SEC Sanctions Executives for Wrongful Disclosure

Financial fraud actions frequently involve the improper use of accounting principles such as the premature recognition of revenue or the incorrect capitalization of expenses, each of which will improperly boost revenue and ultimately profit. The Commission’s most recent case in this area differs from the more traditional cases. It centers on what amounts to a series of sham transactions used to boost long term debt. The scheme, which continued even after the executives executing it were forced to reveal the conduct in part, was designed to secure certain government funds for the company. SEC v. Massimino, Civil Action No. 2:19-cv-01374 (C.D. Cal. Filed Feb. 25, 2019).

Defendants Jack Massimino and Robert Owen were, respectively the CEO and CFO of Corinthian Colleges, Inc., a publicly traded operator of 125 for profit colleges. About 80% of the firm’s revenue came from the federal government through student loans and grants under Title IV of the Higher Education Act of 1968.

Receipt of revenue under Title IV depended on the company achieving a certain composite score calculated by the U.S. Department of Education from certain financial metrics. Long term debt increased the institution’s composite score. If the score equaled or exceeded 1.5 the institution received unqualified access to Title IV Funds. If the composite score was below that point, the institution faced heightened scrutiny and possible delay in receiving the funds.

To ensure that Corinthian achieved a score that assured Title IV Funds would flow, at year-end the company boosted its long-term debt through borrowings on its line of credit. A short while later the borrowings would be repaid. Thus, for example, at FY year-end 2011 Corinthian borrowed $43 million which was initially added to its long term debt but was repaid within a few days. At FY 2012 the firm borrowed $52 million for the same reason which was also repaid a short time later. And, at FY 2013 year-end Corinthian borrowed $25 million, repaid within a few days.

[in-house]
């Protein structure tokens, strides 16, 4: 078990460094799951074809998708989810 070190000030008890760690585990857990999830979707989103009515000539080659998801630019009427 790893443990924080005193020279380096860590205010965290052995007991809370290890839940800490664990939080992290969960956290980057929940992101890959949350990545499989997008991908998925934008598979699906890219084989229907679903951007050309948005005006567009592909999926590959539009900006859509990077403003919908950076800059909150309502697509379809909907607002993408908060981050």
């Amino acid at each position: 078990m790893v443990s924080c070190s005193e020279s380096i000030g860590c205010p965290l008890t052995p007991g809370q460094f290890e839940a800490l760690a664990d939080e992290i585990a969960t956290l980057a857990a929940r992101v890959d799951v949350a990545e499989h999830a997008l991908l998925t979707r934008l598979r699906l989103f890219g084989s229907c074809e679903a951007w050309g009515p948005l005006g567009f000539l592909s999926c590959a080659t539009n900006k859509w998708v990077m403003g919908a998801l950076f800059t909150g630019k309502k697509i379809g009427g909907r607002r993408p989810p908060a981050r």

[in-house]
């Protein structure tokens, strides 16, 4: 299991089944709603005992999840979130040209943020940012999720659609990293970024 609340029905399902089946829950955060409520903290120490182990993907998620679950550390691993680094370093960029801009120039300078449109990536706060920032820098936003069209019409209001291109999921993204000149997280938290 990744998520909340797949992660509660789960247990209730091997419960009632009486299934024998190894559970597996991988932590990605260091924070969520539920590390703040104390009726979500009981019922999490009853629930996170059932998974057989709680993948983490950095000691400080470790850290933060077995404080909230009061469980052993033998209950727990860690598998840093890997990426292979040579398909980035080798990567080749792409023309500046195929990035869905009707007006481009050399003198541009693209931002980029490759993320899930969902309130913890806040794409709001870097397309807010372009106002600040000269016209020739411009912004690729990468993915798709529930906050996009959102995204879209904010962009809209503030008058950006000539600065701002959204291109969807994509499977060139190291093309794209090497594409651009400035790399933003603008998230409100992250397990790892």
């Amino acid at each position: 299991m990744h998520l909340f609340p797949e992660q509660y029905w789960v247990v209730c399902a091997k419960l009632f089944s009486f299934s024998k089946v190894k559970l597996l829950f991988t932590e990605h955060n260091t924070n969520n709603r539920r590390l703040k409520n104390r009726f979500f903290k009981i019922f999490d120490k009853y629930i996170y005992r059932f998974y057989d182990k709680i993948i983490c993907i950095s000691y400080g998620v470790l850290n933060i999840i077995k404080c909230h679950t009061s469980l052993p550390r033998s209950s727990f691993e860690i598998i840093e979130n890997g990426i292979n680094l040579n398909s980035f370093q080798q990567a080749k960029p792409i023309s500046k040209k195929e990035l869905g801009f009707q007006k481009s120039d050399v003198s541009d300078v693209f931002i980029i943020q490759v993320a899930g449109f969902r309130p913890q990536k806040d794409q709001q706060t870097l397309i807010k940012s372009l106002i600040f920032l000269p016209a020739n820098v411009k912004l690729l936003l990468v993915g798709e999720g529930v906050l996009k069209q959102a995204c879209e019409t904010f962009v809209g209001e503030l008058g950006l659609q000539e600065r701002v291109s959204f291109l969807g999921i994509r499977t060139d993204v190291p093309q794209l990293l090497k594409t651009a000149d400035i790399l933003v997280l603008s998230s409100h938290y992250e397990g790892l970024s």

The Department of Education sent Corinthian a letter in mid-August 2013 stating in part that the year-end borrowings were incorrectly included in long term debt for FY 2011, dubbing them “questionable accounting treatment.” Corinthian excluded the borrowings and filed a Form 8-K later the same month. The filing stated that the Department of Education required the elimination of the long term debt for 2011, that the company disagreed and that there could be no assurance there would not be “additional disagreements” with the government.

The disclosures were false and misleading, according to the complaint. Material facts were omitted because the filing did not disclose the 2012 and 2013 borrowings which were identical to those in 2011 and which were under review. The firm also failed to disclose the risk that the Department of Education would require the elimination of the claimed long-term borrowings in those two years and the impact of such a determination. The suggestion that there might be additional disagreements was not sufficient to alert investors the complaint asserted. The complaint alleges violations of Securities Act Section 17(a)(3) and Exchange Act Section 13(a).

To resolve the case each Defendant consented to the entry of a permanent injunction as to Mr. Massimino based on the sections cited in the complaint and as to Mr. Owen on Section 13(a). Mr. Massimino will also pay a penalty of $80,000 while Mr. Owen will pay $20,000. See Lit. Rel. No. 24410 (February 25, 2019).

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